Resourceful and clever, however, they worked their way up the ranks from prostitutes to madams. Together they toured the country, looking for a suitable location that had many wealthy a wealthy man but no superior houses to act as competition. Like many entertainers, the sisters changed their name from Simms to Everleigh, a creation based upon their Grandmother's habit of signing all of her letters Everly Yours. This was the name that they would give to the establishment they bought from former madam Effie Hankins in Chicago, Illinois. The Everleigh Club first opened its doors on February 1, 1900.
The Everleigh Club might be the only brothel in American history that enhanced, rather than diminished, a man's reputation. Clients reportedly boasted, I'm going to get Everleighed tonight, which helped to popularize the phrase get laid.
The 'Scarlet Sisters', as they came to be called, spared no expense on the brothel, creating a lavish fantasy world for those that ventured through their doorsteps. It boasted '50 different rooms, including 12 soundproof reception parlors where three orchestras played, 30 bedrooms, a library, an art gallery, a dining room, and a Turkish Ballroom complete with a huge fountain and a parquet floor.' It was their idea to create an exclusive environment that drew in clientele seeking prestige and status, even going so far as to require that new patrons bring with them a letter of recommendation from an existing patron. Those who spent only the bare minimum entrance fee of $50 were asked not to return.
This money was put back into their business and those ladies in their employment. In a time when prostitution was a last resort for women and their protection was not assured, the 'butterflies' at the Everleigh club were given all the comforts in the world and paid anywhere from $100 to $400 per week. They were even given lessons on literature and theater, particularly the works of Honoré de Balzac. Minna and Ada's requirements for the women in their employ were as follows:
Be well read.
Look good in an evening gown.
Be there of their own free will.
Be at least 18 years of age.
Visit the doctor kept on retainer at least once a month.
No drug or alcohol usage.
For a little over 11 years, Minna and Ada accumulated both wealth and success despite a growing public outcry for reform against the corruption that had taken hold over the whole of Chicago. They lined the pockets of cops and politicians, the legislators they let into their club for free. Even the suspicion of their involvement in the 'questionable death' of Marshall Fields, Jr. in 1905 could not hurt business. It wasn't until 1910 when the Chicago Vice Commission was formed that things began to look dour for the sisters and their club. Ultimately, however, it would be a brochure printed by them that flagrantly advertised the purpose of their business that would force the Mayor, a previous 'friend', to sign the paper on October 24, 1911, that closed their club for good.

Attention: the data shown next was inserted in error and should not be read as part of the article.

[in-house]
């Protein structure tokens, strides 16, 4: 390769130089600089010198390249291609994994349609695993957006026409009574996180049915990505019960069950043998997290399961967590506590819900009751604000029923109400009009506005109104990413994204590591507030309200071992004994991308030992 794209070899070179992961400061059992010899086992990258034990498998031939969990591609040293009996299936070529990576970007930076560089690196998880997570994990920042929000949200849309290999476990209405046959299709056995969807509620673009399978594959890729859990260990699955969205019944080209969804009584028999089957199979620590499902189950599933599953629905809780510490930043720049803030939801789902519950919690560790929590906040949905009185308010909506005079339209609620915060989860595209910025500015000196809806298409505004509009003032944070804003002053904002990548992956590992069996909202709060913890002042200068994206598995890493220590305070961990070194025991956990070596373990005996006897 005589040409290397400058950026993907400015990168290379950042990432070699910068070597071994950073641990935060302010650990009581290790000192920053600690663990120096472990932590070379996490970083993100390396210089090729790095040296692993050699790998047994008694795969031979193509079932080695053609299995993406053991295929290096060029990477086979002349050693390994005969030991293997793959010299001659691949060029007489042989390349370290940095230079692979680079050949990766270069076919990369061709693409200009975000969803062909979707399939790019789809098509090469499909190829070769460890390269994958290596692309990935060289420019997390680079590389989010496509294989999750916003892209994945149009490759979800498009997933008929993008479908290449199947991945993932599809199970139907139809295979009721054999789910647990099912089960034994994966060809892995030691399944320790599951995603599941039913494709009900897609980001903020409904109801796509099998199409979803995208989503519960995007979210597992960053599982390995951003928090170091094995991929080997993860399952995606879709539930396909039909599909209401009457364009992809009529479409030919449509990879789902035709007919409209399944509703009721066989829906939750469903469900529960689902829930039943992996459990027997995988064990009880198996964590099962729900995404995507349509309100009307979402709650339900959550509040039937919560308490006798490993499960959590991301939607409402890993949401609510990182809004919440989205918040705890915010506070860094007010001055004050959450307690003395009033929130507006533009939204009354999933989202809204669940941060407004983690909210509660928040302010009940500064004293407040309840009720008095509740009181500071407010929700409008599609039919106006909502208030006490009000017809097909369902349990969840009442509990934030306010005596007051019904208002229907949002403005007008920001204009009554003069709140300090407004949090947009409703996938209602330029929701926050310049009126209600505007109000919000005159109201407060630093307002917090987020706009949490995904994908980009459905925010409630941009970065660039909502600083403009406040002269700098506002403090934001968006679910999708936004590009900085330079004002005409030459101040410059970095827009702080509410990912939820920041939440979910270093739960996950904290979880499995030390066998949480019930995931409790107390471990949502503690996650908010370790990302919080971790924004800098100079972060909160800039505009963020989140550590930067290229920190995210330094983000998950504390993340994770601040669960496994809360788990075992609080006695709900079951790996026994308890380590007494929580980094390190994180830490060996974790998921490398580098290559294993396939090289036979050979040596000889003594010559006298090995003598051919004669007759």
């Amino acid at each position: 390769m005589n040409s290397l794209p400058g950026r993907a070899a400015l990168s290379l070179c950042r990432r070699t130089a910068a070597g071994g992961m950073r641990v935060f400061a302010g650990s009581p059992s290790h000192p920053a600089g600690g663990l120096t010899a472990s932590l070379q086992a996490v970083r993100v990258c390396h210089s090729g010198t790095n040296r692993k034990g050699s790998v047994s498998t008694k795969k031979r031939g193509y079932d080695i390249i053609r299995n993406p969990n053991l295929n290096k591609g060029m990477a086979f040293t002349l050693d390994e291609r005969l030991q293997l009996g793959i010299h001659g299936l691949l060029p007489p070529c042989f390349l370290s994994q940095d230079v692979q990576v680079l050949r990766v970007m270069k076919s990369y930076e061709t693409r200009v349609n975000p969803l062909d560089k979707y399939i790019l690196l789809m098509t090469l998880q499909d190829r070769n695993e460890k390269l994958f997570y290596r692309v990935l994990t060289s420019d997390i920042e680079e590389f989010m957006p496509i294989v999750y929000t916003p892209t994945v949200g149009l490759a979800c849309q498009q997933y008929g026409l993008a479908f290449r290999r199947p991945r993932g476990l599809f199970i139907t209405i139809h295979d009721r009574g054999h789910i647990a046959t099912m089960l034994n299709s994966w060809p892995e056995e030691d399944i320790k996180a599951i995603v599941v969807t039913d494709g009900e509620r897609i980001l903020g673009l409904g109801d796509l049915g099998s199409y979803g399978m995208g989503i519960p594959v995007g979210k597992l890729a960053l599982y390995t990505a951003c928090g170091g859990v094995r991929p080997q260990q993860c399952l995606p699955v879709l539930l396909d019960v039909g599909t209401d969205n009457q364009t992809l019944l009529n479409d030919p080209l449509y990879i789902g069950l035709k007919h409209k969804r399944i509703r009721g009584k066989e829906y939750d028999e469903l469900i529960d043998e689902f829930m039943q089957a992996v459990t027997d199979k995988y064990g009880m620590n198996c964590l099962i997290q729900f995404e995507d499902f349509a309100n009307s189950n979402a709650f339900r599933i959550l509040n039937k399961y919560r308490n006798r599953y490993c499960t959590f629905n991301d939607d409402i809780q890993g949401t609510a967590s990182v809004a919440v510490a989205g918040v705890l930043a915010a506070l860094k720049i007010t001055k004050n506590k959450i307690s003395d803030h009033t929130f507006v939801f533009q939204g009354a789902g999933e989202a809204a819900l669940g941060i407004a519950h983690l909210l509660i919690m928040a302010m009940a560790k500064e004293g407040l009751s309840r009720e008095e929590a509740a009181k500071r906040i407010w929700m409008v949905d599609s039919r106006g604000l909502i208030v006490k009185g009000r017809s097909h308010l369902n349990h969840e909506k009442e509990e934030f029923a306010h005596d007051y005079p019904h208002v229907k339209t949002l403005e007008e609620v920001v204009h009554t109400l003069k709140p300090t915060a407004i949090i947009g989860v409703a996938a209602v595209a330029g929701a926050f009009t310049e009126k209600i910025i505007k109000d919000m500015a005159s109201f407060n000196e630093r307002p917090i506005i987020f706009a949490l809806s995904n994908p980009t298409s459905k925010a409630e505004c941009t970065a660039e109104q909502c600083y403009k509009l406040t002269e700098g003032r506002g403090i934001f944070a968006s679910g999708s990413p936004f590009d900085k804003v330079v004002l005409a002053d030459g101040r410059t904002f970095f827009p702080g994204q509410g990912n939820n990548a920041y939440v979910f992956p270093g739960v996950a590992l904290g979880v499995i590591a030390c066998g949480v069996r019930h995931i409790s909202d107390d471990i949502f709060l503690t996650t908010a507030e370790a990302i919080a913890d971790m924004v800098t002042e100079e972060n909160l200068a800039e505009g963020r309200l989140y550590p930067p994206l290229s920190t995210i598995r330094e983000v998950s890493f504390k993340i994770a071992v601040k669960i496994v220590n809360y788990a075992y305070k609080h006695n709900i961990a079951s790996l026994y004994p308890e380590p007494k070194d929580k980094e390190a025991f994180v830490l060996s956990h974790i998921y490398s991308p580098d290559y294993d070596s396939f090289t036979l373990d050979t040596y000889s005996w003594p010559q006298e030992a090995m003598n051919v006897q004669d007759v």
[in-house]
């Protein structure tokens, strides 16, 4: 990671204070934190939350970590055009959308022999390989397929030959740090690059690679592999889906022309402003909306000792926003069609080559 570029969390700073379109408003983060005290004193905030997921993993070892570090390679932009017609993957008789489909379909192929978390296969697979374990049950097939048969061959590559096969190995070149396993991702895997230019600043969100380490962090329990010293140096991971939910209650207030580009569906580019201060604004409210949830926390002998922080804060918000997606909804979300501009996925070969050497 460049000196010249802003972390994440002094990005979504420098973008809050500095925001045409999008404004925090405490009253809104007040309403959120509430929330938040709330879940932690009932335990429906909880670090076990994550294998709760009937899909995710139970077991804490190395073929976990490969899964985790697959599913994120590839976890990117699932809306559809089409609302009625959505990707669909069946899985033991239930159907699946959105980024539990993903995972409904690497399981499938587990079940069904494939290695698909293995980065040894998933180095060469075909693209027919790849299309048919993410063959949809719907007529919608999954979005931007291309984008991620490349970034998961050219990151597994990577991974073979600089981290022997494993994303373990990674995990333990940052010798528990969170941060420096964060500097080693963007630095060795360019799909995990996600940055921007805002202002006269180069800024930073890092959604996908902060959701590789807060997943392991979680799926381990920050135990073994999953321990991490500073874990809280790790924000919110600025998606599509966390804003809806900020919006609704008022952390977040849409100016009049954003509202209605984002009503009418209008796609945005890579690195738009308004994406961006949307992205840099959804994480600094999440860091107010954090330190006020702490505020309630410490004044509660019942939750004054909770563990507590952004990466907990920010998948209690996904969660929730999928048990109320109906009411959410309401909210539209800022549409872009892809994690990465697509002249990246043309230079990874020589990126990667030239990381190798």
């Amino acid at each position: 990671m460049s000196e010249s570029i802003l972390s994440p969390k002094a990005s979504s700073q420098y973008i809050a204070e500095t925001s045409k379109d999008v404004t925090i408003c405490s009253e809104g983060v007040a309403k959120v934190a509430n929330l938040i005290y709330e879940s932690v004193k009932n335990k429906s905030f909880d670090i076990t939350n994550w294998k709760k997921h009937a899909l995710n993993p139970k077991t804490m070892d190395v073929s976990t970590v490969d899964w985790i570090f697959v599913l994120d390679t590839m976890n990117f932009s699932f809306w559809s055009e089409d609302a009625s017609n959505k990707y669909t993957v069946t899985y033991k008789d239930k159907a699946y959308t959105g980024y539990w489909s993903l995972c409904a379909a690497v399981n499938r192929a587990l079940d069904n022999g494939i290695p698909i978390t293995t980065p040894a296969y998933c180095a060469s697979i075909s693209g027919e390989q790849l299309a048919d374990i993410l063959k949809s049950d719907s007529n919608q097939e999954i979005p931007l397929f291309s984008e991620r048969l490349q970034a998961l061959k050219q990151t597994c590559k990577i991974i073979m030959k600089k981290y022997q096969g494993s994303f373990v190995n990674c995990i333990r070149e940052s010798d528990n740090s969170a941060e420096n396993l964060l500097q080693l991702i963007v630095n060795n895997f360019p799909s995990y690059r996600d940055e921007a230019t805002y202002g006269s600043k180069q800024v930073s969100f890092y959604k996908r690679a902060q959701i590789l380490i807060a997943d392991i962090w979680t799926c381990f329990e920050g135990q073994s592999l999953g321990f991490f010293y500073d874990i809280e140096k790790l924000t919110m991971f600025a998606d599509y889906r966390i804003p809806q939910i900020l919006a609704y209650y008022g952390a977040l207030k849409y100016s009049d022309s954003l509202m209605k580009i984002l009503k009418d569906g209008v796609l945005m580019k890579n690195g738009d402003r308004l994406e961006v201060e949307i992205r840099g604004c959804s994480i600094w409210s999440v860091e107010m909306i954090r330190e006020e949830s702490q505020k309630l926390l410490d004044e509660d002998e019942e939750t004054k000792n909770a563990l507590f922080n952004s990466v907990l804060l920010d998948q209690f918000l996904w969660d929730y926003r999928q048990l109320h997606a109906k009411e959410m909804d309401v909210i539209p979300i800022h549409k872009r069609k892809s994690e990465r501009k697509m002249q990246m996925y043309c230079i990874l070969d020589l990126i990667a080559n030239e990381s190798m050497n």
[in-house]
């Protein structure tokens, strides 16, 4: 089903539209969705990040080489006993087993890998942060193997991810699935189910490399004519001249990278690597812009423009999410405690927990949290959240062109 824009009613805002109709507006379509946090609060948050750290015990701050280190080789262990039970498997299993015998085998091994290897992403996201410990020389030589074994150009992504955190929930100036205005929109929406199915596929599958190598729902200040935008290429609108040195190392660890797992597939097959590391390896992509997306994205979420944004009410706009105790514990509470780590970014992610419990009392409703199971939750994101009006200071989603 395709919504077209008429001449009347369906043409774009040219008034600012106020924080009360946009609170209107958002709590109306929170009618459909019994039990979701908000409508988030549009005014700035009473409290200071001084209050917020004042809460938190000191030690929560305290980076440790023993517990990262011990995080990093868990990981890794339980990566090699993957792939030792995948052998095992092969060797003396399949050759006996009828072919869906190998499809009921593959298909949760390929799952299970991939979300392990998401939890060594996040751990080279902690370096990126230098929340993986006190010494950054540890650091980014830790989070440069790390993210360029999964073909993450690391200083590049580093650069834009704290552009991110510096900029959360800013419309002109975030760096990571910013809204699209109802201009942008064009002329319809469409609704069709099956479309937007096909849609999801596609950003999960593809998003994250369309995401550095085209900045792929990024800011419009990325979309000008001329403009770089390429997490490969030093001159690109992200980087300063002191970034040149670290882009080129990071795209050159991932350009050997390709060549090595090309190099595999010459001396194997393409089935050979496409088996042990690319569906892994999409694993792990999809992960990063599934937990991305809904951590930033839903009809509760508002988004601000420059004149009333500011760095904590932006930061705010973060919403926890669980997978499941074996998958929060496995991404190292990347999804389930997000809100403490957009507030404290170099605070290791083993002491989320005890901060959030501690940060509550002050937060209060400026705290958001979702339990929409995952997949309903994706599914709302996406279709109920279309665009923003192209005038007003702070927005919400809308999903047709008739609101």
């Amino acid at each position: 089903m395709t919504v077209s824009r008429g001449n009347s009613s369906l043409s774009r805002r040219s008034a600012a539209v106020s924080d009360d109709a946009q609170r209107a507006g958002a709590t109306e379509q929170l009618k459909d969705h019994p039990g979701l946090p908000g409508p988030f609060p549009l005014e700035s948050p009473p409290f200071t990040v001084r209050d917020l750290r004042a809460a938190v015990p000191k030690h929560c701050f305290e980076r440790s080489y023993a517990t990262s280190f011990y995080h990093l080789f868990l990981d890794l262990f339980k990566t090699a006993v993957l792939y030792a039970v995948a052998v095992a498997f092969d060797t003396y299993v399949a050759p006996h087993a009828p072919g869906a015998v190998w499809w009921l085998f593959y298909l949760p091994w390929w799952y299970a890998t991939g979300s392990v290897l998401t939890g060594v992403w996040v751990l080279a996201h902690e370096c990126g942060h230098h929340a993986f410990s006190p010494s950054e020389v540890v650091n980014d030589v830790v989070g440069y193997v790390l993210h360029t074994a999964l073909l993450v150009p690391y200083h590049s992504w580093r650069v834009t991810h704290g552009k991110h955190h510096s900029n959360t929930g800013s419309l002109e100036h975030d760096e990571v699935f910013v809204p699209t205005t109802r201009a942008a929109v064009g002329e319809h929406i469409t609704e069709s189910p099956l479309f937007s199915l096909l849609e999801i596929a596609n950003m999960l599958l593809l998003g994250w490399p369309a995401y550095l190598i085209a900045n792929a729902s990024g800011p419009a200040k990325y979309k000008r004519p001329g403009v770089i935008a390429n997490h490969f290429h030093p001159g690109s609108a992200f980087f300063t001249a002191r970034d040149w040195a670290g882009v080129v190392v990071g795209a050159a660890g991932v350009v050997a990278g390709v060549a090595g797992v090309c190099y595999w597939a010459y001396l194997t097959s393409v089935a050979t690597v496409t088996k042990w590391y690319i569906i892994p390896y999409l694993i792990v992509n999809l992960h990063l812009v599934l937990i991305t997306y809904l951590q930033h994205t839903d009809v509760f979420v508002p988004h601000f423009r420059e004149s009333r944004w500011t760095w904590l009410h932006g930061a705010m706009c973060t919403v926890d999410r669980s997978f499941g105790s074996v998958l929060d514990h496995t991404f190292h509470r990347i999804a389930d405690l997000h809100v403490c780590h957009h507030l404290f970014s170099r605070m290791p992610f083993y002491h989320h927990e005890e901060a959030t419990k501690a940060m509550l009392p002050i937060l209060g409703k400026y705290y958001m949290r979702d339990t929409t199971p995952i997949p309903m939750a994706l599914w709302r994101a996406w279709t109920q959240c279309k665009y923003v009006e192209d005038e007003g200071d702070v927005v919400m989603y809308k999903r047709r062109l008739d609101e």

The orders for closing were received by Ed McWeeny, General Superintendent of police, and the news spread to the club and many of its patrons immediately. No action was taken on the order, however, until 2:45 a.m. on Oct. 25. During the last night, many of the old regulars and, especially reporters flocked to the club. Attempts were made to contact Mayor Harrison, but he could not be reached: he was supposedly asleep. While many of the people were sad and melancholy, the sisters, clad in many diamonds, refused to be morbid. Minna reputedly said, If the ship sinks, we're going down with a cheer and a good drink under our belts anyway. By 1 a.m., cabs were lined up, and gentlemen in silk hats marched out. None of the patrons nor the girls were arrested. At 2:45 a.m., the club was officially closed.
Not that this was too great a blow for the sisters who made out with $1,000,000 in cash, $200,00 in jewelry, and $150,000 in furnishing. Even the girls that they had employed were offered jobs from clubs all around the country, hoping to cash in themselves.